μ=x=1 Nxi ,
where xi is mass of sample.
The mean is equal
In a set of observations, median is a value of variable that have half of the number of observations below it and remaining half above it (Agarval, 43). To set median it is necessary to arrange data in ascending or descending order. As the number of samples is even (N=2p) the average of p-th and (p+1)-th is median. In our case median is equal to 14.8 ounces.
Standard deviation can be calculated as (Bajpai, 129)
It is possible to find numbers –x and x, between which lies mass of soda with probability 95 % (1-α).
The cumulative normal distribution function is
x=Φ-1Φx=1.96 (Bajpaj, 313)
Lower endpoint is 14.87-1.96*0.099=14.68 ounces
Upper end point is 14.87+1.96*0.099=15.06 ounces
It means that in 95% of the cases µ will be in the calculated Confidence Interval (between 14.68 and 15.06 ounces).
Our null hypothesis is that µ=16 ounces. The alternative hypothesis is that µ<16. For 95 % Confidence Level z=±1.645. We calculate z on the next step.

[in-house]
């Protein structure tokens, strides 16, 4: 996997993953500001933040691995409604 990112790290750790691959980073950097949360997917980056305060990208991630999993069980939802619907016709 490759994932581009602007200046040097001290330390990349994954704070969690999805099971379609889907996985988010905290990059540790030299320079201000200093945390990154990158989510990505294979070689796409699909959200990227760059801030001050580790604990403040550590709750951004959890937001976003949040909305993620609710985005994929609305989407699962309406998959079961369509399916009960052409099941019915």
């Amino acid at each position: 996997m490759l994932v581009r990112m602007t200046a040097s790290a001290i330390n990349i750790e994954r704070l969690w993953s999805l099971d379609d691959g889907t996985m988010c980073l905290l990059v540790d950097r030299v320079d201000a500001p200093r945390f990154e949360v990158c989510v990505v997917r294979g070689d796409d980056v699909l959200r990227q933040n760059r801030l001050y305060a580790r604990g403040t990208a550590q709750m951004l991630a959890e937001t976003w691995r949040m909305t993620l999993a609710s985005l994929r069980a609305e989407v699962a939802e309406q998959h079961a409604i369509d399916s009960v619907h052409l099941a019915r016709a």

The calculated z value is less than -1.645. It means that null hypothesis should be rejected and alternative hypothesis (µ<16) should be accepted. Besides 16 ounces does not belong to the Confidence Interval.
- Test results show that there are less than 16 ounces of soda in each bottle. The most probable cause is that automat for filling bottles is not well calibrated. It gives less soda than it is necessary. The second reason can be the changes of bottle mass. To find the soda mass you may weigh bottle with soda subtracting from this mass the mass of bottle. If this procedure is used and bottle mass had changed, the results of calculation can be less than it is expected. It is also possible that if you pour soda from bottle to measuring vessel some amount of soda is left in the bottle. It is also possible that volume of bottle changed.
Agarval, B.L. Basic Statistics; New Age International (P) Ltd, Publishers: New Delhi, 2006, pp 43.
Bajpai, Naval Business Statistics; Dorling Kindersley (India) Pvt. Ltd.: New Delhi, 2010, pp 311-320.